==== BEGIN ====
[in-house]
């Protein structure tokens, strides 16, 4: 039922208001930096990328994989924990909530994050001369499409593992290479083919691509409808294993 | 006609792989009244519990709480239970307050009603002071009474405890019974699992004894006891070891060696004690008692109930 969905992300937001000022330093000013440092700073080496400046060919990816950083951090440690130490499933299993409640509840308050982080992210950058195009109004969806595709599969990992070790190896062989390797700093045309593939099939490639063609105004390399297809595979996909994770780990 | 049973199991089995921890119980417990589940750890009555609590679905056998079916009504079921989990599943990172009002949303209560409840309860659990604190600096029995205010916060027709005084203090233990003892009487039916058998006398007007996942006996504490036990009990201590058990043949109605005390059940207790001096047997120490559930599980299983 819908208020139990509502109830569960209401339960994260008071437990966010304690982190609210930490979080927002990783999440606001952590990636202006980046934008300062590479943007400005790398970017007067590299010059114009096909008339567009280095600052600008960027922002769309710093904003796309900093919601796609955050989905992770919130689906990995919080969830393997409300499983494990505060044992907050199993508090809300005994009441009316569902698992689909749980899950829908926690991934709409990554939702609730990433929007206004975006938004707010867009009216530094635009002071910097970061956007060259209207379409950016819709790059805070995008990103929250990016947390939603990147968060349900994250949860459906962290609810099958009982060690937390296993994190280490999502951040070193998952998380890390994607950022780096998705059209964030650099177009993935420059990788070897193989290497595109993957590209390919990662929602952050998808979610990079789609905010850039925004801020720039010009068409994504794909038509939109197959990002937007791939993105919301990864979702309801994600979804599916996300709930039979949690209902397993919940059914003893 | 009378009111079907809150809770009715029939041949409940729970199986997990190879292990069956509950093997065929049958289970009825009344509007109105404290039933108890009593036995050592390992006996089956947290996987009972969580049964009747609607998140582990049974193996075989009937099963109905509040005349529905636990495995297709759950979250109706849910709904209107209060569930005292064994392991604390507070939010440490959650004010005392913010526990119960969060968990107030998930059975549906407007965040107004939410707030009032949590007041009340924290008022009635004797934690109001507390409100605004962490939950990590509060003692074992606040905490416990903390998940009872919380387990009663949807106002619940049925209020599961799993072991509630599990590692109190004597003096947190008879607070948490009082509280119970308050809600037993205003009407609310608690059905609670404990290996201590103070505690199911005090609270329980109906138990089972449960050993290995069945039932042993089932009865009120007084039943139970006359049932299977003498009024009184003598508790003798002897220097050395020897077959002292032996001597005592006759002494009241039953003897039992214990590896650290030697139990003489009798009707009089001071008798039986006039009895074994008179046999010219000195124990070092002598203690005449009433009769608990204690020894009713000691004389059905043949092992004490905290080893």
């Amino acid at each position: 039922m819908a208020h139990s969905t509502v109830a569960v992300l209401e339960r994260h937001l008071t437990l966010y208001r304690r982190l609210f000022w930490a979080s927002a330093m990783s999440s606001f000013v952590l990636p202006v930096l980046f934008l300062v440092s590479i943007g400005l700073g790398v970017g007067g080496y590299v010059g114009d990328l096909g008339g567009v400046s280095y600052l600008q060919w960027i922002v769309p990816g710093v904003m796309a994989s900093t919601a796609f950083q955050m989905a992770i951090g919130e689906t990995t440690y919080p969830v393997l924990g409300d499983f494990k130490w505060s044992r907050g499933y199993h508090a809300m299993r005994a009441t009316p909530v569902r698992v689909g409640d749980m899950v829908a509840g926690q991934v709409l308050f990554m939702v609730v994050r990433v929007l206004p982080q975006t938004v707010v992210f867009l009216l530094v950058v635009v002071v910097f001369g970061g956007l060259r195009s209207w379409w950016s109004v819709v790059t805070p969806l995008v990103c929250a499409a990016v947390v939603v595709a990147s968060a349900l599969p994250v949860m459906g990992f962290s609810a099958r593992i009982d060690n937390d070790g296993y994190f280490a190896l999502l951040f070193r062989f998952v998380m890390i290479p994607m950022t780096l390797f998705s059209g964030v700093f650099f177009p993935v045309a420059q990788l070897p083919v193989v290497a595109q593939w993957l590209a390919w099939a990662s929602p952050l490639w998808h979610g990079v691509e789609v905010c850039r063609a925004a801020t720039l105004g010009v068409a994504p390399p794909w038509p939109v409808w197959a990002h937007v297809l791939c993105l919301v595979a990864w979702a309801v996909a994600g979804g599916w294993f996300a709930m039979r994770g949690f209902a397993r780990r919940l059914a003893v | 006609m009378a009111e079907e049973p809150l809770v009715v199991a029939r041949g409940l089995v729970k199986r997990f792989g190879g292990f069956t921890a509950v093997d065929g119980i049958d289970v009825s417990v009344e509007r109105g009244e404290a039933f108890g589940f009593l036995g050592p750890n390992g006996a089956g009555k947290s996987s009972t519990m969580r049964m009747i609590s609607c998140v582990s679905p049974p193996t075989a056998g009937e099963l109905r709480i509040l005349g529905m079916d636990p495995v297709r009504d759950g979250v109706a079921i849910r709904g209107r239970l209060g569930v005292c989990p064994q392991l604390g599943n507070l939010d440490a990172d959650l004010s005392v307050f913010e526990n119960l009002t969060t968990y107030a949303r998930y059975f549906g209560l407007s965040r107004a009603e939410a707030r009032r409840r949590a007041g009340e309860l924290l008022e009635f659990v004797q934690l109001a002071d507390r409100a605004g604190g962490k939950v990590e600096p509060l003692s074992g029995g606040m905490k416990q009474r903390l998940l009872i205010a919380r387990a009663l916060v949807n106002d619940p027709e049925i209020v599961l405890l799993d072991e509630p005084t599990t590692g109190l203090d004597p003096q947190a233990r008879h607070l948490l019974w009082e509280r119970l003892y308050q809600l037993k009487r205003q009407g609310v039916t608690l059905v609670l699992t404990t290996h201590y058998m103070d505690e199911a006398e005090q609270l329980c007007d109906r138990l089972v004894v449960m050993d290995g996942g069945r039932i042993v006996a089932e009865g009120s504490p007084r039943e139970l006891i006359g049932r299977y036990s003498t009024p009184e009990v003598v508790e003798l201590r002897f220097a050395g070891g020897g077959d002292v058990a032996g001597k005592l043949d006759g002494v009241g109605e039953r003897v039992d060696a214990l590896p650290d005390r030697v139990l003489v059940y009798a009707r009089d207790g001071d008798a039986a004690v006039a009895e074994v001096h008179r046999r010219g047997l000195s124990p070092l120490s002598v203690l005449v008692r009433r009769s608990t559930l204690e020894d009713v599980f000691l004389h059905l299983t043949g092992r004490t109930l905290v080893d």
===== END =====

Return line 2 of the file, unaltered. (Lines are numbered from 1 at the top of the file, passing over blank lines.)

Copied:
């Protein structure tokens, strides 16, 4: 039922208001930096990328994989924990909530994050001369499409593992290479083919691509409808294993 | 006609792989009244519990709480239970307050009603002071009474405890019974699992004894006891070891060696004690008692109930 969905992300937001000022330093000013440092700073080496400046060919990816950083951090440690130490499933299993409640509840308050982080992210950058195009109004969806595709599969990992070790190896062989390797700093045309593939099939490639063609105004390399297809595979996909994770780990 | 049973199991089995921890119980417990589940750890009555609590679905056998079916009504079921989990599943990172009002949303209560409840309860659990604190600096029995205010916060027709005084203090233990003892009487039916058998006398007007996942006996504490036990009990201590058990043949109605005390059940207790001096047997120490559930599980299983 819908208020139990509502109830569960209401339960994260008071437990966010304690982190609210930490979080927002990783999440606001952590990636202006980046934008300062590479943007400005790398970017007067590299010059114009096909008339567009280095600052600008960027922002769309710093904003796309900093919601796609955050989905992770919130689906990995919080969830393997409300499983494990505060044992907050199993508090809300005994009441009316569902698992689909749980899950829908926690991934709409990554939702609730990433929007206004975006938004707010867009009216530094635009002071910097970061956007060259209207379409950016819709790059805070995008990103929250990016947390939603990147968060349900994250949860459906962290609810099958009982060690937390296993994190280490999502951040070193998952998380890390994607950022780096998705059209964030650099177009993935420059990788070897193989290497595109993957590209390919990662929602952050998808979610990079789609905010850039925004801020720039010009068409994504794909038509939109197959990002937007791939993105919301990864979702309801994600979804599916996300709930039979949690209902397993919940059914003893 | 009378009111079907809150809770009715029939041949409940729970199986997990190879292990069956509950093997065929049958289970009825009344509007109105404290039933108890009593036995050592390992006996089956947290996987009972969580049964009747609607998140582990049974193996075989009937099963109905509040005349529905636990495995297709759950979250109706849910709904209107209060569930005292064994392991604390507070939010440490959650004010005392913010526990119960969060968990107030998930059975549906407007965040107004939410707030009032949590007041009340924290008022009635004797934690109001507390409100605004962490939950990590509060003692074992606040905490416990903390998940009872919380387990009663949807106002619940049925209020599961799993072991509630599990590692109190004597003096947190008879607070948490009082509280119970308050809600037993205003009407609310608690059905609670404990290996201590103070505690199911005090609270329980109906138990089972449960050993290995069945039932042993089932009865009120007084039943139970006359049932299977003498009024009184003598508790003798002897220097050395020897077959002292032996001597005592006759002494009241039953003897039992214990590896650290030697139990003489009798009707009089001071008798039986006039009895074994008179046999010219000195124990070092002598203690005449009433009769608990204690020894009713000691004389059905043949092992004490905290080893």